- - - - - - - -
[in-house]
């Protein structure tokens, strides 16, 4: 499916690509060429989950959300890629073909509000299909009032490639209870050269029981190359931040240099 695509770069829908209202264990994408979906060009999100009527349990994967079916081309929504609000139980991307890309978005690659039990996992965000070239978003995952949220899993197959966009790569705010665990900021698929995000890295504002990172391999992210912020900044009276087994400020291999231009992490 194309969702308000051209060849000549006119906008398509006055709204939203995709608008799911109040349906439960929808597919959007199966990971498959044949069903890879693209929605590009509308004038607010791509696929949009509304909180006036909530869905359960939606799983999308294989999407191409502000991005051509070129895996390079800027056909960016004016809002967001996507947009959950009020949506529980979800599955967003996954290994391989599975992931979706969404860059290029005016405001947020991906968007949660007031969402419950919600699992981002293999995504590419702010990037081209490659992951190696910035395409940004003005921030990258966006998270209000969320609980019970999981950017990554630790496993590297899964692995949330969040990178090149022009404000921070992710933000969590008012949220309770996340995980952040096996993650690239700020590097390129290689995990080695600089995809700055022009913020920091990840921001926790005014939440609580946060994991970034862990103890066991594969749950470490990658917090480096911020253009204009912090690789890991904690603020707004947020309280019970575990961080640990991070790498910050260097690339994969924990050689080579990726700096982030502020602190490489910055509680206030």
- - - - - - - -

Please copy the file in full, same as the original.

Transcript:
[in-house]
């Protein structure tokens, strides 16, 4: 499916690509060429989950959300890629073909509000299909009032490639209870050269029981190359931040240099 695509770069829908209202264990994408979906060009999100009527349990994967079916081309929504609000139980991307890309978005690659039990996992965000070239978003995952949220899993197959966009790569705010665990900021698929995000890295504002990172391999992210912020900044009276087994400020291999231009992490 194309969702308000051209060849000549006119906008398509006055709204939203995709608008799911109040349906439960929808597919959007199966990971498959044949069903890879693209929605590009509308004038607010791509696929949009509304909180006036909530869905359960939606799983999308294989999407191409502000991005051509070129895996390079800027056909960016004016809002967001996507947009959950009020949506529980979800599955967003996954290994391989599975992931979706969404860059290029005016405001947020991906968007949660007031969402419950919600699992981002293999995504590419702010990037081209490659992951190696910035395409940004003005921030990258966006998270209000969320609980019970999981950017990554630790496993590297899964692995949330969040990178090149022009404000921070992710933000969590008012949220309770996340995980952040096996993650690239700020590097390129290689995990080695600089995809700055022009913020920091990840921001926790005014939440609580946060994991970034862990103890066991594969749950470490990658917090480096911020253009204009912090690789890991904690603020707004947020309280019970575990961080640990991070790498910050260097690339994969924990050689080579990726700096982030502020602190490489910055509680206030």